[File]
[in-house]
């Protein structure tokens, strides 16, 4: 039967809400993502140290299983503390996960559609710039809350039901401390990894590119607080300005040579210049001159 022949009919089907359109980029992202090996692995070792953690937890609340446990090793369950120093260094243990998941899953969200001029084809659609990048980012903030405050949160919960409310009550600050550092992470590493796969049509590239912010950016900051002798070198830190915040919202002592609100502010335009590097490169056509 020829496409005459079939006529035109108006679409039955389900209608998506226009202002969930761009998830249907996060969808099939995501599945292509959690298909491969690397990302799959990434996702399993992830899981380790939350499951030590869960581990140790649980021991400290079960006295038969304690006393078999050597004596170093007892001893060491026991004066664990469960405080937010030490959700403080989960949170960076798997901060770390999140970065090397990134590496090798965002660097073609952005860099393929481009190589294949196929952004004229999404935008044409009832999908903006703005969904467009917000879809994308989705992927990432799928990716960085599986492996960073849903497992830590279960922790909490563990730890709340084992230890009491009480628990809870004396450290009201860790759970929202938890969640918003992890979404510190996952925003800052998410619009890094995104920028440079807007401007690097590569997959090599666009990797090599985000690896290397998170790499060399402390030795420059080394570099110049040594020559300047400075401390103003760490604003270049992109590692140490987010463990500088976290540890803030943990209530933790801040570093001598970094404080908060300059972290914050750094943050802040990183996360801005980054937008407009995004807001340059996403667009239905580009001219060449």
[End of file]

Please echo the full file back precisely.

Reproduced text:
[in-house]
């Protein structure tokens, strides 16, 4: 039967809400993502140290299983503390996960559609710039809350039901401390990894590119607080300005040579210049001159 022949009919089907359109980029992202090996692995070792953690937890609340446990090793369950120093260094243990998941899953969200001029084809659609990048980012903030405050949160919960409310009550600050550092992470590493796969049509590239912010950016900051002798070198830190915040919202002592609100502010335009590097490169056509 020829496409005459079939006529035109108006679409039955389900209608998506226009202002969930761009998830249907996060969808099939995501599945292509959690298909491969690397990302799959990434996702399993992830899981380790939350499951030590869960581990140790649980021991400290079960006295038969304690006393078999050597004596170093007892001893060491026991004066664990469960405080937010030490959700403080989960949170960076798997901060770390999140970065090397990134590496090798965002660097073609952005860099393929481009190589294949196929952004004229999404935008044409009832999908903006703005969904467009917000879809994308989705992927990432799928990716960085599986492996960073849903497992830590279960922790909490563990730890709340084992230890009491009480628990809870004396450290009201860790759970929202938890969640918003992890979404510190996952925003800052998410619009890094995104920028440079807007401007690097590569997959090599666009990797090599985000690896290397998170790499060399402390030795420059080394570099110049040594020559300047400075401390103003760490604003270049992109590692140490987010463990500088976290540890803030943990209530933790801040570093001598970094404080908060300059972290914050750094943050802040990183996360801005980054937008407009995004807001340059996403667009239905580009001219060449």